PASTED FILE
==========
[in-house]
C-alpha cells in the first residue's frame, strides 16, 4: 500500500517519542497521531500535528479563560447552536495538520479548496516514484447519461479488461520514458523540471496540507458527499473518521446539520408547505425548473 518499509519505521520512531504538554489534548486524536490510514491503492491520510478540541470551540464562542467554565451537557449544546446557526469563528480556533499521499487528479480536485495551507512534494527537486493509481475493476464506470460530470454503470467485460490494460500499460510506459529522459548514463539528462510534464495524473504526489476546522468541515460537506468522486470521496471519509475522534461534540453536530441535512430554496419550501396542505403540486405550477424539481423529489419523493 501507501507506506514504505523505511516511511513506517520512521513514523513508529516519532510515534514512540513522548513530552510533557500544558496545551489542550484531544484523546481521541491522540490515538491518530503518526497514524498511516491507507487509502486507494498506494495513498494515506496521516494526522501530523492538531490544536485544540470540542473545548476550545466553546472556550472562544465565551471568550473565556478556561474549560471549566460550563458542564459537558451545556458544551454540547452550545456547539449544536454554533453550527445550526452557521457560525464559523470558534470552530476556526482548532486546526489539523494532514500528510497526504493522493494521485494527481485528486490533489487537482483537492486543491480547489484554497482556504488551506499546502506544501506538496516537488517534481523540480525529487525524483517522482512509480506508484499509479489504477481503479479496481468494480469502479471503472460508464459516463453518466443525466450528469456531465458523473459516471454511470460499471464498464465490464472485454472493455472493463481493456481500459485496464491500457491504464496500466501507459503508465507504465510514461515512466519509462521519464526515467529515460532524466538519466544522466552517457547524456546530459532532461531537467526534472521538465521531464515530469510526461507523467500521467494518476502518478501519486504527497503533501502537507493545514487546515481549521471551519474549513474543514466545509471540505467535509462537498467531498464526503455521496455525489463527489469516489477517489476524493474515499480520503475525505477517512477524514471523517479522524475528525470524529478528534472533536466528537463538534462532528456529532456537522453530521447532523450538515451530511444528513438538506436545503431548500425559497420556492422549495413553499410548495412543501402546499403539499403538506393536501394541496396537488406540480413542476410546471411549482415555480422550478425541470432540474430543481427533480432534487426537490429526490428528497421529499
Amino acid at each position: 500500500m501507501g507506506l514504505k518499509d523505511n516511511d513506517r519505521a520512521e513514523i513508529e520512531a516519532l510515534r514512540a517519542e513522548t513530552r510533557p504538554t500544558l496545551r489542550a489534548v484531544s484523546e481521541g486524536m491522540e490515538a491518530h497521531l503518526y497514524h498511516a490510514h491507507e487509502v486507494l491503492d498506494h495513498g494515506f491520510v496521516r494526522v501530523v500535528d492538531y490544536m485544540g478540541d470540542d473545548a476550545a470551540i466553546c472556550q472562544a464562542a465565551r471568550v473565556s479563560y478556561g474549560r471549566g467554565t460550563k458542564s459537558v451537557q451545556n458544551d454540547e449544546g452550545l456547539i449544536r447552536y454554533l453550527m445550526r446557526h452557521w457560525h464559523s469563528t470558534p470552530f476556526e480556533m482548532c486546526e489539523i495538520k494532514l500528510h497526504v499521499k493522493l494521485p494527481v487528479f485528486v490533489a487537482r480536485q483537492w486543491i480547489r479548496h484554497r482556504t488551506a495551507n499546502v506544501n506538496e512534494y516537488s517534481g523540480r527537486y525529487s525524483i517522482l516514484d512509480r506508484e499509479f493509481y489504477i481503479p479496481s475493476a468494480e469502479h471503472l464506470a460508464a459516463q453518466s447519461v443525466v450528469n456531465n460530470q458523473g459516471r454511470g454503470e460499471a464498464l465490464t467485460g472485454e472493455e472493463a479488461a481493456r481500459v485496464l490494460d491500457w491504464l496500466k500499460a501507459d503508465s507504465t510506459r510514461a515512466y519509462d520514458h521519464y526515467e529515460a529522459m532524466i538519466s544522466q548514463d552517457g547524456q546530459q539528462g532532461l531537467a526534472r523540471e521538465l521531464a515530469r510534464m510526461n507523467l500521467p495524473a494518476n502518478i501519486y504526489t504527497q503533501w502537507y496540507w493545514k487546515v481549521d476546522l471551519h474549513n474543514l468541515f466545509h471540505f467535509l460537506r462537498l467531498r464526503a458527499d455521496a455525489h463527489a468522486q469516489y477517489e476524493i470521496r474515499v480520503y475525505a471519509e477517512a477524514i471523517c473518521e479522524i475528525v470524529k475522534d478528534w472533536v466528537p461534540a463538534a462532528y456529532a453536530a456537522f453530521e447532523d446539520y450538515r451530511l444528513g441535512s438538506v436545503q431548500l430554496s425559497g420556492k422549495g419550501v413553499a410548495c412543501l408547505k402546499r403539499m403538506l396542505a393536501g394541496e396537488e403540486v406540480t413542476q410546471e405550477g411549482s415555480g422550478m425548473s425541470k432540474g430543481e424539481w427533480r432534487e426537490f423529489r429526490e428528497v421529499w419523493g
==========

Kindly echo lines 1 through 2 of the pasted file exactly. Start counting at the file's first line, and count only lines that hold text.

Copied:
[in-house]
C-alpha cells in the first residue's frame, strides 16, 4: 500500500517519542497521531500535528479563560447552536495538520479548496516514484447519461479488461520514458523540471496540507458527499473518521446539520408547505425548473 518499509519505521520512531504538554489534548486524536490510514491503492491520510478540541470551540464562542467554565451537557449544546446557526469563528480556533499521499487528479480536485495551507512534494527537486493509481475493476464506470460530470454503470467485460490494460500499460510506459529522459548514463539528462510534464495524473504526489476546522468541515460537506468522486470521496471519509475522534461534540453536530441535512430554496419550501396542505403540486405550477424539481423529489419523493 501507501507506506514504505523505511516511511513506517520512521513514523513508529516519532510515534514512540513522548513530552510533557500544558496545551489542550484531544484523546481521541491522540490515538491518530503518526497514524498511516491507507487509502486507494498506494495513498494515506496521516494526522501530523492538531490544536485544540470540542473545548476550545466553546472556550472562544465565551471568550473565556478556561474549560471549566460550563458542564459537558451545556458544551454540547452550545456547539449544536454554533453550527445550526452557521457560525464559523470558534470552530476556526482548532486546526489539523494532514500528510497526504493522493494521485494527481485528486490533489487537482483537492486543491480547489484554497482556504488551506499546502506544501506538496516537488517534481523540480525529487525524483517522482512509480506508484499509479489504477481503479479496481468494480469502479471503472460508464459516463453518466443525466450528469456531465458523473459516471454511470460499471464498464465490464472485454472493455472493463481493456481500459485496464491500457491504464496500466501507459503508465507504465510514461515512466519509462521519464526515467529515460532524466538519466544522466552517457547524456546530459532532461531537467526534472521538465521531464515530469510526461507523467500521467494518476502518478501519486504527497503533501502537507493545514487546515481549521471551519474549513474543514466545509471540505467535509462537498467531498464526503455521496455525489463527489469516489477517489476524493474515499480520503475525505477517512477524514471523517479522524475528525470524529478528534472533536466528537463538534462532528456529532456537522453530521447532523450538515451530511444528513438538506436545503431548500425559497420556492422549495413553499410548495412543501402546499403539499403538506393536501394541496396537488406540480413542476410546471411549482415555480422550478425541470432540474430543481427533480432534487426537490429526490428528497421529499